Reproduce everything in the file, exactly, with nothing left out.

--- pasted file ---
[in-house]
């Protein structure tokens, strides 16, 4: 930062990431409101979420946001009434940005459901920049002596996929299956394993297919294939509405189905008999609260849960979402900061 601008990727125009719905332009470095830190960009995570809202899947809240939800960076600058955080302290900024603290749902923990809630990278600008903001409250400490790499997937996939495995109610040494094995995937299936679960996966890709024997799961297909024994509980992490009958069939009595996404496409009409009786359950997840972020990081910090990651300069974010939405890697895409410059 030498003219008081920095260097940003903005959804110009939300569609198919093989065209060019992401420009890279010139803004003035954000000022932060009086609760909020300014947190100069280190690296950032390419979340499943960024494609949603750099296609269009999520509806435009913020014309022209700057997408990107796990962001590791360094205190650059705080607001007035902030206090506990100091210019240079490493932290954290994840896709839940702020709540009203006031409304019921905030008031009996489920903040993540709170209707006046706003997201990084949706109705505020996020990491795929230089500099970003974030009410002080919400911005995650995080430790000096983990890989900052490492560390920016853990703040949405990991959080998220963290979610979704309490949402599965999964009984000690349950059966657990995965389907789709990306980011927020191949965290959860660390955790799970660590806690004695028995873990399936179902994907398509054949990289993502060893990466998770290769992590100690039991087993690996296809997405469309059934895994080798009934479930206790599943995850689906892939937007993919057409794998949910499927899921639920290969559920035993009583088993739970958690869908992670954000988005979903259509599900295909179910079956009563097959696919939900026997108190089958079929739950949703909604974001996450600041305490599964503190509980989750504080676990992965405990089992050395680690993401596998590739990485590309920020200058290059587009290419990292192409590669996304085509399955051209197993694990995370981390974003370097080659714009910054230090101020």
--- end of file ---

[in-house]
């Protein structure tokens, strides 16, 4: 930062990431409101979420946001009434940005459901920049002596996929299956394993297919294939509405189905008999609260849960979402900061 601008990727125009719905332009470095830190960009995570809202899947809240939800960076600058955080302290900024603290749902923990809630990278600008903001409250400490790499997937996939495995109610040494094995995937299936679960996966890709024997799961297909024994509980992490009958069939009595996404496409009409009786359950997840972020990081910090990651300069974010939405890697895409410059 030498003219008081920095260097940003903005959804110009939300569609198919093989065209060019992401420009890279010139803004003035954000000022932060009086609760909020300014947190100069280190690296950032390419979340499943960024494609949603750099296609269009999520509806435009913020014309022209700057997408990107796990962001590791360094205190650059705080607001007035902030206090506990100091210019240079490493932290954290994840896709839940702020709540009203006031409304019921905030008031009996489920903040993540709170209707006046706003997201990084949706109705505020996020990491795929230089500099970003974030009410002080919400911005995650995080430790000096983990890989900052490492560390920016853990703040949405990991959080998220963290979610979704309490949402599965999964009984000690349950059966657990995965389907789709990306980011927020191949965290959860660390955790799970660590806690004695028995873990399936179902994907398509054949990289993502060893990466998770290769992590100690039991087993690996296809997405469309059934895994080798009934479930206790599943995850689906892939937007993919057409794998949910499927899921639920290969559920035993009583088993739970958690869908992670954000988005979903259509599900295909179910079956009563097959696919939900026997108190089958079929739950949703909604974001996450600041305490599964503190509980989750504080676990992965405990089992050395680690993401596998590739990485590309920020200058290059587009290419990292192409590669996304085509399955051209197993694990995370981390974003370097080659714009910054230090101020």